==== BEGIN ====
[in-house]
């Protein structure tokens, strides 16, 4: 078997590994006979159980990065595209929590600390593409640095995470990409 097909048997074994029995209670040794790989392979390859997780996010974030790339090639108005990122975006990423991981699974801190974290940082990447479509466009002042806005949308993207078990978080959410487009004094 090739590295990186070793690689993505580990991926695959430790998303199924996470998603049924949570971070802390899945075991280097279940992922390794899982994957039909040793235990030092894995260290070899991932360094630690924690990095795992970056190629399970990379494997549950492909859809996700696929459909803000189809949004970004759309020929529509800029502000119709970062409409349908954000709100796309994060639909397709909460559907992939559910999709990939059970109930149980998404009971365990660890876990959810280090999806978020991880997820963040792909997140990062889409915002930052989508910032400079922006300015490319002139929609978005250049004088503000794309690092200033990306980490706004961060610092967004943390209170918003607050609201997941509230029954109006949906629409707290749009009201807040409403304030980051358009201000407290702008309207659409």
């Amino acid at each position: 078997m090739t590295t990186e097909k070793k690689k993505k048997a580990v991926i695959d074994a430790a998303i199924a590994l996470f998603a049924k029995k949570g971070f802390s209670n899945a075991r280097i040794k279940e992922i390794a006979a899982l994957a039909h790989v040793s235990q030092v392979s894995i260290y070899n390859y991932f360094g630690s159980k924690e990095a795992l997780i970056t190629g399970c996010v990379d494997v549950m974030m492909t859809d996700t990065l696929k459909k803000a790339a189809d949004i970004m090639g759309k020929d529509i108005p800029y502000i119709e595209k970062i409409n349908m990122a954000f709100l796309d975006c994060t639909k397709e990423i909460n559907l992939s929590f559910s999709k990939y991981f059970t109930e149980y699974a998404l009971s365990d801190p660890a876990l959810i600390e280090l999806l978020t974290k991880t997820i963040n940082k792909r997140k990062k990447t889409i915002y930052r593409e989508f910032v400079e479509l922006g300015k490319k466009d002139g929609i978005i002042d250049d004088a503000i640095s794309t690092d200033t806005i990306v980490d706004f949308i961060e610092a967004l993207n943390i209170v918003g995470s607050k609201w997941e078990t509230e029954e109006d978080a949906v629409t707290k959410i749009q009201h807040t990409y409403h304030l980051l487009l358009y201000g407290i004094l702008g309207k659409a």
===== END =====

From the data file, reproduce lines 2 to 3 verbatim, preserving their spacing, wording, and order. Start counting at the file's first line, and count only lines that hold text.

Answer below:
């Protein structure tokens, strides 16, 4: 078997590994006979159980990065595209929590600390593409640095995470990409 097909048997074994029995209670040794790989392979390859997780996010974030790339090639108005990122975006990423991981699974801190974290940082990447479509466009002042806005949308993207078990978080959410487009004094 090739590295990186070793690689993505580990991926695959430790998303199924996470998603049924949570971070802390899945075991280097279940992922390794899982994957039909040793235990030092894995260290070899991932360094630690924690990095795992970056190629399970990379494997549950492909859809996700696929459909803000189809949004970004759309020929529509800029502000119709970062409409349908954000709100796309994060639909397709909460559907992939559910999709990939059970109930149980998404009971365990660890876990959810280090999806978020991880997820963040792909997140990062889409915002930052989508910032400079922006300015490319002139929609978005250049004088503000794309690092200033990306980490706004961060610092967004943390209170918003607050609201997941509230029954109006949906629409707290749009009201807040409403304030980051358009201000407290702008309207659409």
């Amino acid at each position: 078997m090739t590295t990186e097909k070793k690689k993505k048997a580990v991926i695959d074994a430790a998303i199924a590994l996470f998603a049924k029995k949570g971070f802390s209670n899945a075991r280097i040794k279940e992922i390794a006979a899982l994957a039909h790989v040793s235990q030092v392979s894995i260290y070899n390859y991932f360094g630690s159980k924690e990095a795992l997780i970056t190629g399970c996010v990379d494997v549950m974030m492909t859809d996700t990065l696929k459909k803000a790339a189809d949004i970004m090639g759309k020929d529509i108005p800029y502000i119709e595209k970062i409409n349908m990122a954000f709100l796309d975006c994060t639909k397709e990423i909460n559907l992939s929590f559910s999709k990939y991981f059970t109930e149980y699974a998404l009971s365990d801190p660890a876990l959810i600390e280090l999806l978020t974290k991880t997820i963040n940082k792909r997140k990062k990447t889409i915002y930052r593409e989508f910032v400079e479509l922006g300015k490319k466009d002139g929609i978005i002042d250049d004088a503000i640095s794309t690092d200033t806005i990306v980490d706004f949308i961060e610092a967004l993207n943390i209170v918003g995470s607050k609201w997941e078990t509230e029954e109006d978080a949906v629409t707290k959410i749009q009201h807040t990409y409403h304030l980051l487009l358009y201000g407290i004094l702008g309207k659409a």